That is only a small part of all the interesting things we learned. Every time I go to the butterfly farm I see and learn something new.
Captain Bill Blaesing was suitably impressed to leave a nice donation for Gudrun Sperrer, the owner of the Butterfly Farm, to help take care of the animals. Gudrun is one of my best and most interesting friends in Iquitos. She asked if we had room for one more passenger. Gudrun had never ridden on Dawn on the Amazon III and she was going to a friends wedding in Iquitos so we gave her a ride. One more thing we learned on the way is she is quitting her job as an English and German teacher at the university to devote full time to her unique creation of the Butterfly Farm. It is sure to say with her full time attention the quality of the experience will go up even more.
A feast for our guests
Back at the boat, our Peruvian grandmother had cooked up a feast for our guests. We cruised slowly up the Momon River watching the rainforest glide by as we devoured the tender chicken from the oven, complimented by mashed yellow potatoes from the Andes, some of the best brown rice I have ever eaten, cooked with toasted slivers of Brazil nuts, a fresh heart of palm salad with ripe avacodo, and fresh squeezed camu-camu juice. Did you know camu-camu has the highest vitamine C content of any substance on earth? That was the best meal I had eaten since the last one our Peruvian grandmother cooked.
We took target practice with a real blow gun at the Yagua village
At the Yagua village I was so full I barely managed to get off the boat. Our guests were happy to dance with the Yaguas to work off the big meal. Everyone that wanted took target practice with a real blow gun. Bill Blaesing showed us he could survive in the jungle by hitting the target every time. Bill negotiated with our Yagua hosts for a bunch of jungle jewelry, paid too much on purpose, and we were good for the Yagua economy.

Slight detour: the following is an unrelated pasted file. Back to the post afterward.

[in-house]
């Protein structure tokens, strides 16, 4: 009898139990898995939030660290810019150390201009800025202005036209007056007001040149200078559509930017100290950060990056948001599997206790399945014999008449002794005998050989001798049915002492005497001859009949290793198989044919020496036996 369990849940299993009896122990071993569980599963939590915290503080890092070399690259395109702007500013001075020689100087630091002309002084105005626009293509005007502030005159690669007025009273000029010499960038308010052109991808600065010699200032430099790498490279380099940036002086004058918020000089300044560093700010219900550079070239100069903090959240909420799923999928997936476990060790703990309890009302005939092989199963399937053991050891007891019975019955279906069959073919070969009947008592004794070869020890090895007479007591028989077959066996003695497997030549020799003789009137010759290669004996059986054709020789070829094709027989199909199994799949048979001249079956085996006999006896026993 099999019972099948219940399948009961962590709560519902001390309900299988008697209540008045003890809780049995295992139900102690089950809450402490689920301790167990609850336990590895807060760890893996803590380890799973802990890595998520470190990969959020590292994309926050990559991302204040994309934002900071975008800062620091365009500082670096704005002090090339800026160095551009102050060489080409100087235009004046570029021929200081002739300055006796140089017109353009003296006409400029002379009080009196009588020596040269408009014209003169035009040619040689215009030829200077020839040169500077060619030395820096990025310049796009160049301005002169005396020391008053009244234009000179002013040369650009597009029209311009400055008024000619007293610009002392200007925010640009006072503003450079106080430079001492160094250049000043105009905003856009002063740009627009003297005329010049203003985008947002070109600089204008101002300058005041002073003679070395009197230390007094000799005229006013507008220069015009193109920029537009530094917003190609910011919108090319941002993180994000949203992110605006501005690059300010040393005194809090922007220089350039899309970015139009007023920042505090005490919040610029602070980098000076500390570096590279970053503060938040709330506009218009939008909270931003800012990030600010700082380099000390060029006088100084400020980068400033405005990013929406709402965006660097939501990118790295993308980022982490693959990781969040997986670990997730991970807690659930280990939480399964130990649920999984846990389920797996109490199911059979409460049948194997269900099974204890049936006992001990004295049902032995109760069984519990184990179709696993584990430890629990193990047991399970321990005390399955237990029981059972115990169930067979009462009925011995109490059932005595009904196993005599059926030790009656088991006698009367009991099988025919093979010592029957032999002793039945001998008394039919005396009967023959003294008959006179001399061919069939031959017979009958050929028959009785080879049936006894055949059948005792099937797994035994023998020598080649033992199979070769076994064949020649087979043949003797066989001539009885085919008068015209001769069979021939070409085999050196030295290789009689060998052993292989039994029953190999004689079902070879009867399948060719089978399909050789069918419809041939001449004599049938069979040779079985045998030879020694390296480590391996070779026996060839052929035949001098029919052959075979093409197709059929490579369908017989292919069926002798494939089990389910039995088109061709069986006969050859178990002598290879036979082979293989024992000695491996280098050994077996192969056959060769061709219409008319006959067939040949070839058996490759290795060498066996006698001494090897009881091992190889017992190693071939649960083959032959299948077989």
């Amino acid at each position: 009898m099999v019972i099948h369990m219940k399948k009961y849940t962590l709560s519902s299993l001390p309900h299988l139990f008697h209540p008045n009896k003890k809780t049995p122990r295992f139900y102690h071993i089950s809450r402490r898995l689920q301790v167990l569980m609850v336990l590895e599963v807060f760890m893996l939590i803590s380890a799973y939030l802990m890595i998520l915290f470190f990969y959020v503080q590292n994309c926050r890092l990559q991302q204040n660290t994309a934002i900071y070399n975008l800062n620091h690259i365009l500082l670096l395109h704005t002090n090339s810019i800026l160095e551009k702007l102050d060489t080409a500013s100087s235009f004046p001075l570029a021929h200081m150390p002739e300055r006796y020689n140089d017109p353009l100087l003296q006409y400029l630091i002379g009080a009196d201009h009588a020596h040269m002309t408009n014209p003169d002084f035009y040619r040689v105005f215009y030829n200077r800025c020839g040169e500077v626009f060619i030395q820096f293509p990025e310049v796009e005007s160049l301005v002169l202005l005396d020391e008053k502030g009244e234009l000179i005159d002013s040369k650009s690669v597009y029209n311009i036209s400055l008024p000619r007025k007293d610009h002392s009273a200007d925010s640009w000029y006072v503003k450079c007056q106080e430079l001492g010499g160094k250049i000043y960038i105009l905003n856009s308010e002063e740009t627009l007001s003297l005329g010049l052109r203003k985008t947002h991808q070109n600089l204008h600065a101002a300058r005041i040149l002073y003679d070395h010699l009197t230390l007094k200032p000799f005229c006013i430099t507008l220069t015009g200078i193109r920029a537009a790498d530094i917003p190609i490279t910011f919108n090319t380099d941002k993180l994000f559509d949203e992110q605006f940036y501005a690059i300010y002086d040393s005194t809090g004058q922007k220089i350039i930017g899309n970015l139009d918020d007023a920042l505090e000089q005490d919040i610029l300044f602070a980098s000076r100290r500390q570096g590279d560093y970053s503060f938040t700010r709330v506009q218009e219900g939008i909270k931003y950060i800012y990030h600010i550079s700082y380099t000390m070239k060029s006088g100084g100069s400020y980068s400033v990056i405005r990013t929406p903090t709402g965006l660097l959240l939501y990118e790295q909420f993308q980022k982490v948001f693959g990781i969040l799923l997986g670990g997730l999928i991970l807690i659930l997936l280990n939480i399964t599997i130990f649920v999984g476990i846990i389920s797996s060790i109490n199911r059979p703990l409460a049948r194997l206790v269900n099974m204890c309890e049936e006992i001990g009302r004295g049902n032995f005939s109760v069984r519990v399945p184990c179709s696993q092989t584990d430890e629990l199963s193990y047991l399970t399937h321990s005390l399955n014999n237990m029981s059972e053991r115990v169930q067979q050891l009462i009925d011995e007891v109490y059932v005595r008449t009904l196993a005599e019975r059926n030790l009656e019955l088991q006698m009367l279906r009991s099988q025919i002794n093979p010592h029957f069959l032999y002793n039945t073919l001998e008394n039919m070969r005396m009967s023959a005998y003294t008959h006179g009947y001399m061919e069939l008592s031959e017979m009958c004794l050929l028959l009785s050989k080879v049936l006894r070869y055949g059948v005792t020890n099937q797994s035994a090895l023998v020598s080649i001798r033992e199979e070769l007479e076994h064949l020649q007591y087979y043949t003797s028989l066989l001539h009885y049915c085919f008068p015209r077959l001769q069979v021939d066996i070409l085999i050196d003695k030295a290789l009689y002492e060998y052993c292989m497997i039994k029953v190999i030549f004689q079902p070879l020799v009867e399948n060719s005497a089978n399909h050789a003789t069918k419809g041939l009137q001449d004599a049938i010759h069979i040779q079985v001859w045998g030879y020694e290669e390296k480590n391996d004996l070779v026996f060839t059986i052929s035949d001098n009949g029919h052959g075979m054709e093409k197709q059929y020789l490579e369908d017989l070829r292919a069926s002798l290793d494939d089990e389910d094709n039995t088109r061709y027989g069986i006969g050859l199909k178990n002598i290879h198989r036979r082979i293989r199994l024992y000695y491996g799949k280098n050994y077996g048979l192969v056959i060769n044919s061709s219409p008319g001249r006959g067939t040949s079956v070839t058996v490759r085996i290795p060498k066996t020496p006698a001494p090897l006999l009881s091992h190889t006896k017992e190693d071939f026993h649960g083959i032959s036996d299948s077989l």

We learned the Yagua tribe was living on the Peruvian side of the Putumayo River across from Columbia. They were living a dangerous and difficult life, trapped between the guerilla war activities with cocaine smugglers, gangs of robbers, and the armies from both countries. A non-profit organization helped them escape to their present location on the Momon River. They are nice people, trying to preserve their culture, barely scratching out a living on the fringe of civilization.
We cooled of with a refreshing swim
We chose a good place to tie the boat up and cooled off with a refreshing swim. Dawn III has a metal flap right at the water line where we fasten a ladder to make it easy to climb out of the water. The flap makes a great place to hang out, dangle your feet in the water or dive off. We have two showers to rinse off on the flap after swimming, and fluffy towels to dry with.
Everyone watching pink dolphins
As we cruised back to Iquitos at the end of the day with everyone watching pink dolphins feeding near our boat, one of the boys told me, “This was the best day of my life”
You know what? It was also one of the best days of my life.
Our Amazon Tour to the Butterfly Farm, Iquitos Peru
Bill Grimes, Dawn on the Amazon Tours and Cruises
I hope you will enjoy more photos from our Amazon Tour to the Butterfly Farm at my on-line photo gallery;
Other articles for you to research are Butterfly Farm, Iquitos Peru